To learn about this tradition, I googled “Hungary typewriter” and then “Budapest typewriter” and then “Budapest famous typewriter” and then “Budapest typewriter next to castle” and then just started typing the text of the sign in both English and Hungarian … but I found nothing. And then I started to think about the logistics of the lovers’ typewriter: Who is maintaining this romantic typewriter? Who is refilling it with ink and paper? (The paper looked really nice, too!) Would a typewriter left outdoors for years on end keep working? Do cities regularly have cute displays exclusively to be used by people falling in love with each other? Why would the people in charge of the lovers’ typewriter specifically ask lovers to read their stupid poems out loud if they didn’t have to film it and air it on an American reality TV show? I guess if you’re actually going to Hungary, stick to the baths.
Best Work-Around: Coffee With Jesse
When The Bachelor switched hosts from Chris Harrison to Jesse Palmer, the franchise encountered an unusual issue: Their new host had an actual day job. While Harrison’s entire professional career was based around being the king of all things Bachelor, Jesse had turned his stint as the Bachelor in 2004 into a job analyzing football on ESPN. But pulling double duty is complicated for Jesse because the Bachelor filming schedule runs from September to November. That coincides almost exactly with the college football season Jesse has to analyze. How could Jesse appear on ESPN every Saturday while also helping Zach find love in a variety of Eastern European countries?
It seems like the show has figured it out. At the start of the episode, Jesse joined Zach for a little chat over coffee in a picturesque Budapest cafe—the same way he joined Zach for a little chat over coffee in a picturesque Tallinn cafe last week. The convo sets the scene for the episode and for how Zach is feeling about the remaining contestants. Then, Jesse disappears for about 80 minutes, just like he did last week, before showing up again for the rose ceremony, like he did last week. If, hypothetically, you were filming a dating show where the host had to fly from Estonia to Connecticut and then to Budapest, this would be a solid strategy: You’d have him make a quick appearance at the start of the week, fly back to the United States, appear on TV on Saturday, fly back to Europe, and then show up at the end. This would explain why whenever anything happens in the middle of an episode that you’d expect a host to handle, another person steps in—like when Zach got COVID in London and a series of butlers had to explain to the contestants why the Bachelor wasn’t showing up to their dates.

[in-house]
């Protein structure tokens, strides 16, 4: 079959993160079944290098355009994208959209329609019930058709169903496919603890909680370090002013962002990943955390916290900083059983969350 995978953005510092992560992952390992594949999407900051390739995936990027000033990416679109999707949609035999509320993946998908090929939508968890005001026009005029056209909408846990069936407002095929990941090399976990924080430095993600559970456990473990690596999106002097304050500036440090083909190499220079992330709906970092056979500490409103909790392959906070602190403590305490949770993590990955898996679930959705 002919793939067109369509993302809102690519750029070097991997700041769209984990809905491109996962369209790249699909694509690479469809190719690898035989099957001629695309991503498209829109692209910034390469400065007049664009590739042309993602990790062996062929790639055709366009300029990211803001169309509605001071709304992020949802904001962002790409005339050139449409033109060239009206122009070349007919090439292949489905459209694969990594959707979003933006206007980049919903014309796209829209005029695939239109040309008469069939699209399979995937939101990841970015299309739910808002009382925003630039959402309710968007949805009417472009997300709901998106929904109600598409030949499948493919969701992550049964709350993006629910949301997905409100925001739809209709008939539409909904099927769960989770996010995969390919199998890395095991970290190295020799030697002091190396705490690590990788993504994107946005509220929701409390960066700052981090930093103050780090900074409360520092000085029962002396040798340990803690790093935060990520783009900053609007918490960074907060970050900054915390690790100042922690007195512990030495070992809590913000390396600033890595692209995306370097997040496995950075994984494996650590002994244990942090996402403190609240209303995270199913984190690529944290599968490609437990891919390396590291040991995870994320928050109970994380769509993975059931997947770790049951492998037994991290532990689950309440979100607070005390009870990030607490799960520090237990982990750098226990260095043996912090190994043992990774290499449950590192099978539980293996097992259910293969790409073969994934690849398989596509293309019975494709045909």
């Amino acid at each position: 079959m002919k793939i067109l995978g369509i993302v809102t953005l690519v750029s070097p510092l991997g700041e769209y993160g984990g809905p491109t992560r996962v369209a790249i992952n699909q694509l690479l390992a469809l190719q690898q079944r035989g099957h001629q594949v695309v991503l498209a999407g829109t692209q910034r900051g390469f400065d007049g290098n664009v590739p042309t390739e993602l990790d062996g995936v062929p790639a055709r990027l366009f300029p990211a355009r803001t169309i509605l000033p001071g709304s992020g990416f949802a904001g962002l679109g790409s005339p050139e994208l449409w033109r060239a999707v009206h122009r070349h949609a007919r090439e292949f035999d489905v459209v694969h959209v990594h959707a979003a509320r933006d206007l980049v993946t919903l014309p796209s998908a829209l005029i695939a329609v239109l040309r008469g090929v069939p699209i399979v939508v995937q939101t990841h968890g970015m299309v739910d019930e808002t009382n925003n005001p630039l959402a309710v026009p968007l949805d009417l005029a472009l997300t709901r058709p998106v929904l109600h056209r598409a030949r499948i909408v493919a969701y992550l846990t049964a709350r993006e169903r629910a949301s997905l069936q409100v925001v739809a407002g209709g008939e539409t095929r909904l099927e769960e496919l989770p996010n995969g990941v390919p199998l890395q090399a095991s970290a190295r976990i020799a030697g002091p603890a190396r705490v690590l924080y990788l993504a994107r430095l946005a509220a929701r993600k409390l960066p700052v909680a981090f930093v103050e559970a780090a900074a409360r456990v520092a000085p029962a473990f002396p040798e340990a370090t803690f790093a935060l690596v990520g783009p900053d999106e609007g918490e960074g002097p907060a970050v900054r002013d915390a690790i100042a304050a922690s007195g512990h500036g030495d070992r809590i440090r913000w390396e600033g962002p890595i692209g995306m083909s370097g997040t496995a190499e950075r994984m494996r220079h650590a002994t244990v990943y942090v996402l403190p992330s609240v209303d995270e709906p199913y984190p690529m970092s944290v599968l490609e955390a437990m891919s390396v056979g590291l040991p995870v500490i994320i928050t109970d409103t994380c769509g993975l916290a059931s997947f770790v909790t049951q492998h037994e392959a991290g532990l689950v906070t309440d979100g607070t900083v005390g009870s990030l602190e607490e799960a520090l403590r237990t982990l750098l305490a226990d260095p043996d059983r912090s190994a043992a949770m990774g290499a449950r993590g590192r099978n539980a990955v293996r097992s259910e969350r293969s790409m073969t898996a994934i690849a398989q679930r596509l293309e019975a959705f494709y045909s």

I can’t confirm what Jesse’s schedule is like—and I don’t specifically remember seeing Jesse on ESPN’s college football broadcasts in Week 8 of the season, when these episodes were being filmed—but this is my guess for how he’s moonlighting. Personally, I think it’s admirable that Jesse decided to keep his football gig after getting the promotion to Bachelor host—trust me when I say if I ever get hired to save a massively profitable TV franchise from the racially fraught comments of its former host, I am DONE writing “Winners and Losers of NFL Week 7” on this site.
Saddest Elimination: Brooklyn
We’re getting down to crunch time—only three episodes left until Zach picks Kaity! (He’s picking Kaity, right? I haven’t looked up spoilers but … he’s picking Kaity, right?) The third-to-last episode of The Bachelor is the one where the lead meets the remaining contestants’ families, which means the fourth-to-last episode is the one where the remaining contestants tell the Bachelor about their families.
Brooklyn figures she’s good to give the family spiel when Zach picks her for her second one-on-one date. She has a touching story—her father left her family when she was young, but her grandfather stepped in and raised Brooklyn and her sister. She calls her grandpa her hero, she starts crying, and the show’s producers start planning 27 minutes of heartwarming Brooklyn’s-grandpa content for next week’s episode.
But Zach trashed all that. Almost immediately after learning about Brooklyn’s story, he gets up from their date to think, and when he returns, he tells Brooklyn he doesn’t feel comfortable meeting her family if he’s not 100 percent confident in their relationship. He tells Brooklyn goodbye, eliminating yet another person he could plausibly pick over Kaity. (He’s gonna pick Kaity.)